Senate’s Anti-Social Media Bill is an act of inter-generational warfare
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By Chidi Anselm Odinkalu
Senator Mohammed Sani Musa’s Anti-Social Media Bill now making its way through Nigeria’s upper legislative chamber is worse than a throwback to the worst years of Nigeria’s experience of military rule. It is a hubristic act of inter-generational warfare that must be resisted and defeated.
A Senate comprising essentially an analogue generation, whose average age exceeds Nigeria’s life expectancy by about 30%, seeks to liquidate the only means of expression left for a digital generation whose analogue rulers have afflicted with little choice and no hope. A cross-party effort, this bill is evidence of how elite consensus in Nigeria, wherever it happens, is both self-serving and irresponsible.
Rather than start a war that it cannot win, the Senate should be well advised to withdraw this Bill and seek to influence digital content through good leadership and positive example. It can still do so.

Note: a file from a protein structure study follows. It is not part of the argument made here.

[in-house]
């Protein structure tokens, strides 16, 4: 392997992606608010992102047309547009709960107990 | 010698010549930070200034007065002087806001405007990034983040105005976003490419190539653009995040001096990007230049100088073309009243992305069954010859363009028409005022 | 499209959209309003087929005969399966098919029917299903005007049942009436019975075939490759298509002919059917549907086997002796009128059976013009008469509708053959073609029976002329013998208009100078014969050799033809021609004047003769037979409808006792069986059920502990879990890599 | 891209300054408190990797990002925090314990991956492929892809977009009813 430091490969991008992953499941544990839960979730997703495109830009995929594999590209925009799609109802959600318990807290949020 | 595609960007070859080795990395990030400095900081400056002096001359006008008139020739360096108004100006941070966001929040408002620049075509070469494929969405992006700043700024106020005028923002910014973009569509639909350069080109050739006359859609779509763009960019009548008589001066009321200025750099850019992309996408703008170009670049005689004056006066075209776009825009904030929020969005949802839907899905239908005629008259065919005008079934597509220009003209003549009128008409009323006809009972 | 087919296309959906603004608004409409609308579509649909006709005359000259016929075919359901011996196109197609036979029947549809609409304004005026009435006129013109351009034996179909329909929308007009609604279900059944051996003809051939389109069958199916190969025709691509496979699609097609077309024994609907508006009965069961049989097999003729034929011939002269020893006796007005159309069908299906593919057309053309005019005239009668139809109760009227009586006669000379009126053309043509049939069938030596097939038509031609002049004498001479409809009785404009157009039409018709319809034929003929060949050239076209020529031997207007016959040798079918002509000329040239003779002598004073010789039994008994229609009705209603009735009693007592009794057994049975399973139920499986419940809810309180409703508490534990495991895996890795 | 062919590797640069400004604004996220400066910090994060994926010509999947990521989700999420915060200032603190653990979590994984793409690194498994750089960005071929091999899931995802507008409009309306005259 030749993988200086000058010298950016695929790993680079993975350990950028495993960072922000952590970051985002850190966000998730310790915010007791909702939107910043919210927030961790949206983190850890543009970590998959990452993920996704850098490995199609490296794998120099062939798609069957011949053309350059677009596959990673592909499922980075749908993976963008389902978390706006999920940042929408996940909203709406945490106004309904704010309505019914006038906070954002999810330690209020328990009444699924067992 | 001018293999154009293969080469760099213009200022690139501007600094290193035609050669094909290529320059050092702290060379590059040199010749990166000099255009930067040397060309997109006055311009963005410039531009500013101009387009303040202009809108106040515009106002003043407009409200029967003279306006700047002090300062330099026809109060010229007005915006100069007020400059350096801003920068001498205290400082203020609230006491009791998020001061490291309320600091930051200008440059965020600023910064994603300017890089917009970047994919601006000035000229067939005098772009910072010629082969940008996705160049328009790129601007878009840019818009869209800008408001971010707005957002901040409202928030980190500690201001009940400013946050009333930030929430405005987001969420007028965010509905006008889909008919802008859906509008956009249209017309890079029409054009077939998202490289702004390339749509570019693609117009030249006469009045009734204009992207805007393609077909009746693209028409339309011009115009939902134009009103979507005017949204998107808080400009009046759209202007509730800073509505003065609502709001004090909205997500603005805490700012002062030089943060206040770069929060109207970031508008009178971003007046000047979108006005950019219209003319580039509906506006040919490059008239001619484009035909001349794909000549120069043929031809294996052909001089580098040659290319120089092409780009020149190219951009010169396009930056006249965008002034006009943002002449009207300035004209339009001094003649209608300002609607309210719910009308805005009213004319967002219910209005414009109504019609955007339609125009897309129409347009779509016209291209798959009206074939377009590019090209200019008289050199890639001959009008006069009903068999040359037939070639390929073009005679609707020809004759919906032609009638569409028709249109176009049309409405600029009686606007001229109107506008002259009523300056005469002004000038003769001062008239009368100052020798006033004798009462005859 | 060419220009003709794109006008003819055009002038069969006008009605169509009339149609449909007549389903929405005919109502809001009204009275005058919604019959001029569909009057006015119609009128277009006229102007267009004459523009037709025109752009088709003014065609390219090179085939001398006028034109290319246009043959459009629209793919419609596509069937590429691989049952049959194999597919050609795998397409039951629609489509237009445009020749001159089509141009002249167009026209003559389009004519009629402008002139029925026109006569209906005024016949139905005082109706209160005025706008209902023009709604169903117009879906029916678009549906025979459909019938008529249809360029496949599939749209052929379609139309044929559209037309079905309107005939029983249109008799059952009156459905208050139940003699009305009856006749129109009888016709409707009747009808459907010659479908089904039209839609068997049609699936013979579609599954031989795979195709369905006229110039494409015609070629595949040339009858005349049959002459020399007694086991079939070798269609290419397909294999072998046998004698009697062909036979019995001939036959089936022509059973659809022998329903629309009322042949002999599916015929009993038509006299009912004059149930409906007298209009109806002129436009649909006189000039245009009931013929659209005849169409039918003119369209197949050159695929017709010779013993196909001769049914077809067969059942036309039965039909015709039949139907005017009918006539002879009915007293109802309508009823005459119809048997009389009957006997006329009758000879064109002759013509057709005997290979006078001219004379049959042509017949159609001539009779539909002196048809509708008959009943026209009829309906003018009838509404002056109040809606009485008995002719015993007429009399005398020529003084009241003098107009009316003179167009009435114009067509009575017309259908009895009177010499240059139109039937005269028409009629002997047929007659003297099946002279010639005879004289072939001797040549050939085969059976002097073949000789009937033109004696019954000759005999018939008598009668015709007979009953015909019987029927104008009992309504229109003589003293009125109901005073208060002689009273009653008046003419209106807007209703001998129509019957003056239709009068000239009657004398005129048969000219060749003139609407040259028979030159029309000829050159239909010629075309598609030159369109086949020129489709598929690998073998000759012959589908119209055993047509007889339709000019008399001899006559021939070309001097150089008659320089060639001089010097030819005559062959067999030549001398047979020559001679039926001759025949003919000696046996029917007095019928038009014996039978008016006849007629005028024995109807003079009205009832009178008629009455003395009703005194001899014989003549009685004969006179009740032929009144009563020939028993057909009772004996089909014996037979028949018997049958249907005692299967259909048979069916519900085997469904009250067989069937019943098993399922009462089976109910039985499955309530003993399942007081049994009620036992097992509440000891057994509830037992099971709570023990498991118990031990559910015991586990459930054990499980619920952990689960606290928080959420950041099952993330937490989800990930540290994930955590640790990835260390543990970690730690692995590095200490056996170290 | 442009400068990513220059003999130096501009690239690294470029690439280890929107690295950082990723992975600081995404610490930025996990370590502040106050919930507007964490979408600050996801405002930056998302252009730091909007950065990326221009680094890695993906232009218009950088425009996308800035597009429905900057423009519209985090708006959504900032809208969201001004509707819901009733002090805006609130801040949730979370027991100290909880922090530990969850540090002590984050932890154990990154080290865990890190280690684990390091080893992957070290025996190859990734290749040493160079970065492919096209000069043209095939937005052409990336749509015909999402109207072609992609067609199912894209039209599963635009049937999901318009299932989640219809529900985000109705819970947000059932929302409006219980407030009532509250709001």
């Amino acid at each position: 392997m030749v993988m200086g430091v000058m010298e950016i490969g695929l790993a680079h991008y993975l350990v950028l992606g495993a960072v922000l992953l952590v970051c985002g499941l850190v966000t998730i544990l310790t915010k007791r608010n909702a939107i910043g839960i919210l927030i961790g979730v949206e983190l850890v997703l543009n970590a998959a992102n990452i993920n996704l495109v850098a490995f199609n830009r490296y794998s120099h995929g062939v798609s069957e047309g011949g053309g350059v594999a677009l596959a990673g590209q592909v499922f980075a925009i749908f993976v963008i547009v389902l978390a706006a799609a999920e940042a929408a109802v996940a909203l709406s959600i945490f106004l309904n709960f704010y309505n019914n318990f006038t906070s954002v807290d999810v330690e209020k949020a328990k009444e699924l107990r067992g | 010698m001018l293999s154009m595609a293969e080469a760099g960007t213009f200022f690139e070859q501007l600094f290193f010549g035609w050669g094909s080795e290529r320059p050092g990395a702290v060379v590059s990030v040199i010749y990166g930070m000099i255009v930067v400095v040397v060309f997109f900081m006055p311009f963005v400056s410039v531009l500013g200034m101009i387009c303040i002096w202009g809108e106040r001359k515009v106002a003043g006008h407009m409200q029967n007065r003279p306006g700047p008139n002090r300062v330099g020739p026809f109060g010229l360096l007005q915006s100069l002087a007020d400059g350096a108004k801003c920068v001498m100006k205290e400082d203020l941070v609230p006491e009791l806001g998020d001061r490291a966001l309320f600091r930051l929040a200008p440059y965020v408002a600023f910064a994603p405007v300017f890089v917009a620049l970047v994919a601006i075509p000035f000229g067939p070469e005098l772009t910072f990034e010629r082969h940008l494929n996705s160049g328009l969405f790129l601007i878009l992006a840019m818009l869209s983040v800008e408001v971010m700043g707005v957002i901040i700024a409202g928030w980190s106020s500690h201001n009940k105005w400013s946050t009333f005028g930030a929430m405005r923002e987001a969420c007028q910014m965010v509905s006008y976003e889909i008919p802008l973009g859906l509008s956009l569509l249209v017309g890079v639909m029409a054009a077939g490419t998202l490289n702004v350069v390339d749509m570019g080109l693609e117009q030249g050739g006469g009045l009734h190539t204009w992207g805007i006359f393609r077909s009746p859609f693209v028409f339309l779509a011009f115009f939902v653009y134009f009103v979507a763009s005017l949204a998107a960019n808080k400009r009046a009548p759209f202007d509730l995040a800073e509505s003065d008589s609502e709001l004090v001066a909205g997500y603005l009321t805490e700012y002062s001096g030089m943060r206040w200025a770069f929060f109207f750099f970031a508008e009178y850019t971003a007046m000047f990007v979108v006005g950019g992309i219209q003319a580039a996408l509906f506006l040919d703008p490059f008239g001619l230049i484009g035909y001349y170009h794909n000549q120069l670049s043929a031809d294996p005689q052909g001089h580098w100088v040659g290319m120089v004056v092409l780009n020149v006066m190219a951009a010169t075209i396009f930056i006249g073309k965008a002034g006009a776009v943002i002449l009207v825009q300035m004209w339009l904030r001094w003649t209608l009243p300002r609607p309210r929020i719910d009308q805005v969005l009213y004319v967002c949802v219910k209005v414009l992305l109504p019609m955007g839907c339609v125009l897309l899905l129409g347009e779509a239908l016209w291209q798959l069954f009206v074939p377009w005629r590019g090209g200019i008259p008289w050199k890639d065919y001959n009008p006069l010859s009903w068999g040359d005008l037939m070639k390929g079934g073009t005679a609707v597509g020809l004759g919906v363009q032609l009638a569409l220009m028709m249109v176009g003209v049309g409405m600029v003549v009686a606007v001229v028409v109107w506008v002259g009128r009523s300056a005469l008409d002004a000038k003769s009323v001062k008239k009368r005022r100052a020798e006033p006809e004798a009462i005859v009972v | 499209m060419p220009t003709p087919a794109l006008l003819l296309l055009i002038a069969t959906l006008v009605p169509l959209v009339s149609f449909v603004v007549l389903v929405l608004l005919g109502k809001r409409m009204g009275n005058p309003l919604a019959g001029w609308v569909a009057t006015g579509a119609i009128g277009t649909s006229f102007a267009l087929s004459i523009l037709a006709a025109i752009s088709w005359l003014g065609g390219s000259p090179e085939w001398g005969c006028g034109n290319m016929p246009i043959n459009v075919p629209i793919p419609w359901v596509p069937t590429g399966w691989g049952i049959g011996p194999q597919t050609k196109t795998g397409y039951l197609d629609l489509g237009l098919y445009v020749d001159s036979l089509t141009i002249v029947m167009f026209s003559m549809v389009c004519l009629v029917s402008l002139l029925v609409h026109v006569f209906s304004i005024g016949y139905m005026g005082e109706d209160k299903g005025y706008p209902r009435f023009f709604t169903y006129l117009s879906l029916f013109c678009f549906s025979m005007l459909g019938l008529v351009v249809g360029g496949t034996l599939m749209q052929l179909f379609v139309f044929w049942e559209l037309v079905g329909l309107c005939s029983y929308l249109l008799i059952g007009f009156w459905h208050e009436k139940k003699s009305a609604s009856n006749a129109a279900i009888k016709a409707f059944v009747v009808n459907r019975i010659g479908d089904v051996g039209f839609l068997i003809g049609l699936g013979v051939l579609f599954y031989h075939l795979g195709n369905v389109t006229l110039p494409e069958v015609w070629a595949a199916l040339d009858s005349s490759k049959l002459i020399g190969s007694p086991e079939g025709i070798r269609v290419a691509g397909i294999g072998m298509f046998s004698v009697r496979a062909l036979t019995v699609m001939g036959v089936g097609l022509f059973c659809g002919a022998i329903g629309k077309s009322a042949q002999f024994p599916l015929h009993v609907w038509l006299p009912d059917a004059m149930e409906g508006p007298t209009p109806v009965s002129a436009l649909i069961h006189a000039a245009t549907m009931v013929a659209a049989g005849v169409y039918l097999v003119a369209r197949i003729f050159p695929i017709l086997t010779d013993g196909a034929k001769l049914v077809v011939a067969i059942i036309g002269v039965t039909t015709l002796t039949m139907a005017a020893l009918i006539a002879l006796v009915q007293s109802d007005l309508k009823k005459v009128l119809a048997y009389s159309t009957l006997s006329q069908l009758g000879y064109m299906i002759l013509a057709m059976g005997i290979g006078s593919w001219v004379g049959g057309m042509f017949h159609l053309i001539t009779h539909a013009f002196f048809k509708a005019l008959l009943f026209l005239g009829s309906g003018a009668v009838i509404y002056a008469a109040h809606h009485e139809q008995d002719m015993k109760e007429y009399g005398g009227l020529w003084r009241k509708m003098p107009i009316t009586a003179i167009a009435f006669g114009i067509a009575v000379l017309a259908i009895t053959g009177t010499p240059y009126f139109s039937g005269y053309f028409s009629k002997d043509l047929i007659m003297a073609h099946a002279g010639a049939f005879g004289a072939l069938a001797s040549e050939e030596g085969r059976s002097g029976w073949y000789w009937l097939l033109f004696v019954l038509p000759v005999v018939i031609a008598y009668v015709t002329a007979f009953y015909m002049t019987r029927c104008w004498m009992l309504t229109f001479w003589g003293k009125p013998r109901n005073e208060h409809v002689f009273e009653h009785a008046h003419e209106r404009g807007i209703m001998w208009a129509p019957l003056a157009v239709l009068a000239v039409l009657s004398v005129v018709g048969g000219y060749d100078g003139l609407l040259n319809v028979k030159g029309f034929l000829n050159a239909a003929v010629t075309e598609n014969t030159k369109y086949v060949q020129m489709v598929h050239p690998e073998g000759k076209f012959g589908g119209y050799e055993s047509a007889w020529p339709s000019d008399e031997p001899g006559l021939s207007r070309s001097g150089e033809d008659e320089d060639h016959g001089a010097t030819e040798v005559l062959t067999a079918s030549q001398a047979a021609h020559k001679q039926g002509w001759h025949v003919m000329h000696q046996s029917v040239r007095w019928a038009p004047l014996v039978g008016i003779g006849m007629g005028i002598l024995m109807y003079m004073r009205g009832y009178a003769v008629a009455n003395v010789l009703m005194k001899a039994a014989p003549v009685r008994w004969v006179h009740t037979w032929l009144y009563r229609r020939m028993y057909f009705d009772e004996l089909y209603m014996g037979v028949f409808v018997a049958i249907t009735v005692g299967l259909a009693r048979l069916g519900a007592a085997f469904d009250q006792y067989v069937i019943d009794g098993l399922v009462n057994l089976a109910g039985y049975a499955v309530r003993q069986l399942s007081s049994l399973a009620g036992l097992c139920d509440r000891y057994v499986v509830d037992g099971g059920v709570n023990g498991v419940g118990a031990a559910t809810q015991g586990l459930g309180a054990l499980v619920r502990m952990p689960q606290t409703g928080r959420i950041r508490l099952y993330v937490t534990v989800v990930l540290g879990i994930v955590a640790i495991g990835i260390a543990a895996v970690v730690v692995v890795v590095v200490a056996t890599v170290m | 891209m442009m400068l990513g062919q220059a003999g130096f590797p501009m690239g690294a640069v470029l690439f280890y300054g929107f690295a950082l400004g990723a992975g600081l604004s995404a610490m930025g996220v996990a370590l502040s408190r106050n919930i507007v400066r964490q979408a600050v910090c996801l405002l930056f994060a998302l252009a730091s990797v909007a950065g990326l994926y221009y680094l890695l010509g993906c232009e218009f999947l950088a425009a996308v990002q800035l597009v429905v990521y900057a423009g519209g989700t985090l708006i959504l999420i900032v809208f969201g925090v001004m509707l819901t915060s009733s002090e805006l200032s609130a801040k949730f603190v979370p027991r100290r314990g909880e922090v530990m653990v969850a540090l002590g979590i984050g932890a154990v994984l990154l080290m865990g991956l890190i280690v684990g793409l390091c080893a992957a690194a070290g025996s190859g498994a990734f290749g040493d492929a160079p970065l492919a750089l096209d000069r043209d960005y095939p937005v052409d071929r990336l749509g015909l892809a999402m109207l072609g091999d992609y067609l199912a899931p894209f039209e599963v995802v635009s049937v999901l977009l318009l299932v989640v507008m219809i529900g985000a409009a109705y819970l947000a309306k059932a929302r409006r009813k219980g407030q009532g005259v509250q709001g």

On 20 November 2019, in Nigeria’s upper legislative chamber, the Senate, the “Protection from Internet Falsehoods and Manipulation and Other Related Matters Bill”, successfully navigated second reading. The Senate has now committed the bill to its Committee on Judiciary, Human Rights and Legal Matters.
The sponsor of the Bill is Senator Mohammed Sani Musa, of the ruling All Progressives Congress (APC) representing Niger East in the north-central. In the debate on the Senate floor, Senator Sani Musa received ample support from Elisha Abbo, the woman-battering, young senator of the opposition Peoples’ Democratic Party (PDP) representing Adamawa North in North-east Nigeria, and Abba Moro, also from the PDP representing Benue South in the North-central. In his last major public service role as Interior Minister, Mr. Moro presided over the culpable homicides involving the death of many young Nigerians in a phantom hire for jobs in the Immigration Service in March 2014, for which he proved incapable of empathy or compassion. Also supporting the Bill is Gobir Ibrahim Abdullahi of the APC, representing Sokoto East in North-west Nigeria.
Senator Sani Musa’s Bill is not the only one on the books of the Senate at the moment seeking to eviscerate social media and free expression in Nigeria. His colleague from the neigbouring Niger North Senatorial District, Aliyu Sai Abdullahi, Baraden Borgu, is also single-mindedly pushing “A Bill for an Act to Provide for the Prohibition of Hate Speeches (sic) and for Other Related Matters.” This latter Bill proposes to create an “Independent National Commission for the Prohibition of Hate Speeches (sic)”. In its earlier incarnation, Senator Sabi’s bill also included a provision for death penalty for what he calls “hate speeches” (sic). That will be a subject for another day.